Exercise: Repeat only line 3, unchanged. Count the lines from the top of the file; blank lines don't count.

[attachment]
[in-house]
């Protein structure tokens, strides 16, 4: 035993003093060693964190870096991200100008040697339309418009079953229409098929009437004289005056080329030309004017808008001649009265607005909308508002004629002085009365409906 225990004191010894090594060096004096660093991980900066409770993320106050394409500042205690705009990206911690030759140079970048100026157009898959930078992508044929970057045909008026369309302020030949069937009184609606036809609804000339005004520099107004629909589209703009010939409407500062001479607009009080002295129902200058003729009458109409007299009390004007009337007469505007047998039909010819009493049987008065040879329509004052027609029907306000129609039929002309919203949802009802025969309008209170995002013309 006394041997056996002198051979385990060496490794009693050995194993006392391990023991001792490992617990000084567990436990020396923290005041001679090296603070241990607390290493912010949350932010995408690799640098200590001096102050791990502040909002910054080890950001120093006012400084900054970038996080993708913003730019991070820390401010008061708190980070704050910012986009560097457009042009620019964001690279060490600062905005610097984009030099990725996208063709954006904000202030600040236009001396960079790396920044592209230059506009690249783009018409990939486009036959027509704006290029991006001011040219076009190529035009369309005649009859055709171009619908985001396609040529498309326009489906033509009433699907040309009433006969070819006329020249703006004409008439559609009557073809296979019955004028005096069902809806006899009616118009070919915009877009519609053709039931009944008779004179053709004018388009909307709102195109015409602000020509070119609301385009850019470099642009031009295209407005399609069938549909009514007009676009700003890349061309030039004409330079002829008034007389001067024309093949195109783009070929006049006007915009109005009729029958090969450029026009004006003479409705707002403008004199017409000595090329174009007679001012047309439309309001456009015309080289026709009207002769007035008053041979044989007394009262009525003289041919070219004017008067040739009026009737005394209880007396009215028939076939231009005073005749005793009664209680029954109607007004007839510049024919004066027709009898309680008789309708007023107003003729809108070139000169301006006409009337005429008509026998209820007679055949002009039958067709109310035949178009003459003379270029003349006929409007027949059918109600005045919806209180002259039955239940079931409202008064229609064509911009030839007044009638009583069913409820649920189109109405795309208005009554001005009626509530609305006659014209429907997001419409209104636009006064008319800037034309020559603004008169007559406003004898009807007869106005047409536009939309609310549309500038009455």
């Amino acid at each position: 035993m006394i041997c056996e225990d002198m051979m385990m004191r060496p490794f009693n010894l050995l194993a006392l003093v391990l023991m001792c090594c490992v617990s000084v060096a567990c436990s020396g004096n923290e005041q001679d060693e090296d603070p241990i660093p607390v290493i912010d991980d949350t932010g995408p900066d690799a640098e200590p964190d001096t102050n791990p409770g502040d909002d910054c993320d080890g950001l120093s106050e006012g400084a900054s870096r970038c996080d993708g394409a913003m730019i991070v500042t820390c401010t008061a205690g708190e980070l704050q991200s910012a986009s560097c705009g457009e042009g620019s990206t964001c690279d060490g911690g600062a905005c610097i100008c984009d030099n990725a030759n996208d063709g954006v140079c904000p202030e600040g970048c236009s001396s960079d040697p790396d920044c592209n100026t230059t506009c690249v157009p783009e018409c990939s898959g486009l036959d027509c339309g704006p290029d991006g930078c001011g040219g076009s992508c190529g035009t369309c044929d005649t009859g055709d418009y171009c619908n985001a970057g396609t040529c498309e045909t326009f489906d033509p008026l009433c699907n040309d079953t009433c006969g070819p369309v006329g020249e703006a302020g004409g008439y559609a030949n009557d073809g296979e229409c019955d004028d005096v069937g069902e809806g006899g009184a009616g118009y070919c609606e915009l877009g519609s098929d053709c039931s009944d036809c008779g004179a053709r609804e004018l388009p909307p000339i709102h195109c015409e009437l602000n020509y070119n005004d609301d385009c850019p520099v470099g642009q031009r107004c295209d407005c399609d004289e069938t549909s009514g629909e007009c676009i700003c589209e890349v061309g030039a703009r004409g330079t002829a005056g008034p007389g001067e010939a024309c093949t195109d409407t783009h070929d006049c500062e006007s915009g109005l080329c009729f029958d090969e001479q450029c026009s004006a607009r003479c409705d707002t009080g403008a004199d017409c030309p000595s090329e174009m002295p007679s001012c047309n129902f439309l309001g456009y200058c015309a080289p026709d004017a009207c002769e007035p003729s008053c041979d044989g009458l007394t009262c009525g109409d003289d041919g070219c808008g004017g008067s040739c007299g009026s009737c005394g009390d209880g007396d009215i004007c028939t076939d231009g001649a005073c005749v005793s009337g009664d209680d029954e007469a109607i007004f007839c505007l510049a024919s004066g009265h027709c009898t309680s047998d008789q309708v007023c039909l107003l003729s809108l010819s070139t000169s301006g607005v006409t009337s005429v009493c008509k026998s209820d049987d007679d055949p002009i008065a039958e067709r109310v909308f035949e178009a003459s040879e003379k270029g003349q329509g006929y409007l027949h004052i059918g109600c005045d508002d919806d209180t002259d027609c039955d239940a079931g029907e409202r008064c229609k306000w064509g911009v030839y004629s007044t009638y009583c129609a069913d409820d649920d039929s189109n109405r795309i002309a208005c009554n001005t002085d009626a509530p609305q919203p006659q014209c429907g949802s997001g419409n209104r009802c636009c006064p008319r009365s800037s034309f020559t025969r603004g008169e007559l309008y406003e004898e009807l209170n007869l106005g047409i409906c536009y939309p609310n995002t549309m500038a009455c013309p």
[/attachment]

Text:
């Amino acid at each position: 035993m006394i041997c056996e225990d002198m051979m385990m004191r060496p490794f009693n010894l050995l194993a006392l003093v391990l023991m001792c090594c490992v617990s000084v060096a567990c436990s020396g004096n923290e005041q001679d060693e090296d603070p241990i660093p607390v290493i912010d991980d949350t932010g995408p900066d690799a640098e200590p964190d001096t102050n791990p409770g502040d909002d910054c993320d080890g950001l120093s106050e006012g400084a900054s870096r970038c996080d993708g394409a913003m730019i991070v500042t820390c401010t008061a205690g708190e980070l704050q991200s910012a986009s560097c705009g457009e042009g620019s990206t964001c690279d060490g911690g600062a905005c610097i100008c984009d030099n990725a030759n996208d063709g954006v140079c904000p202030e600040g970048c236009s001396s960079d040697p790396d920044c592209n100026t230059t506009c690249v157009p783009e018409c990939s898959g486009l036959d027509c339309g704006p290029d991006g930078c001011g040219g076009s992508c190529g035009t369309c044929d005649t009859g055709d418009y171009c619908n985001a970057g396609t040529c498309e045909t326009f489906d033509p008026l009433c699907n040309d079953t009433c006969g070819p369309v006329g020249e703006a302020g004409g008439y559609a030949n009557d073809g296979e229409c019955d004028d005096v069937g069902e809806g006899g009184a009616g118009y070919c609606e915009l877009g519609s098929d053709c039931s009944d036809c008779g004179a053709r609804e004018l388009p909307p000339i709102h195109c015409e009437l602000n020509y070119n005004d609301d385009c850019p520099v470099g642009q031009r107004c295209d407005c399609d004289e069938t549909s009514g629909e007009c676009i700003c589209e890349v061309g030039a703009r004409g330079t002829a005056g008034p007389g001067e010939a024309c093949t195109d409407t783009h070929d006049c500062e006007s915009g109005l080329c009729f029958d090969e001479q450029c026009s004006a607009r003479c409705d707002t009080g403008a004199d017409c030309p000595s090329e174009m002295p007679s001012c047309n129902f439309l309001g456009y200058c015309a080289p026709d004017a009207c002769e007035p003729s008053c041979d044989g009458l007394t009262c009525g109409d003289d041919g070219c808008g004017g008067s040739c007299g009026s009737c005394g009390d209880g007396d009215i004007c028939t076939d231009g001649a005073c005749v005793s009337g009664d209680d029954e007469a109607i007004f007839c505007l510049a024919s004066g009265h027709c009898t309680s047998d008789q309708v007023c039909l107003l003729s809108l010819s070139t000169s301006g607005v006409t009337s005429v009493c008509k026998s209820d049987d007679d055949p002009i008065a039958e067709r109310v909308f035949e178009a003459s040879e003379k270029g003349q329509g006929y409007l027949h004052i059918g109600c005045d508002d919806d209180t002259d027609c039955d239940a079931g029907e409202r008064c229609k306000w064509g911009v030839y004629s007044t009638y009583c129609a069913d409820d649920d039929s189109n109405r795309i002309a208005c009554n001005t002085d009626a509530p609305q919203p006659q014209c429907g949802s997001g419409n209104r009802c636009c006064p008319r009365s800037s034309f020559t025969r603004g008169e007559l309008y406003e004898e009807l209170n007869l106005g047409i409906c536009y939309p609310n995002t549309m500038a009455c013309p």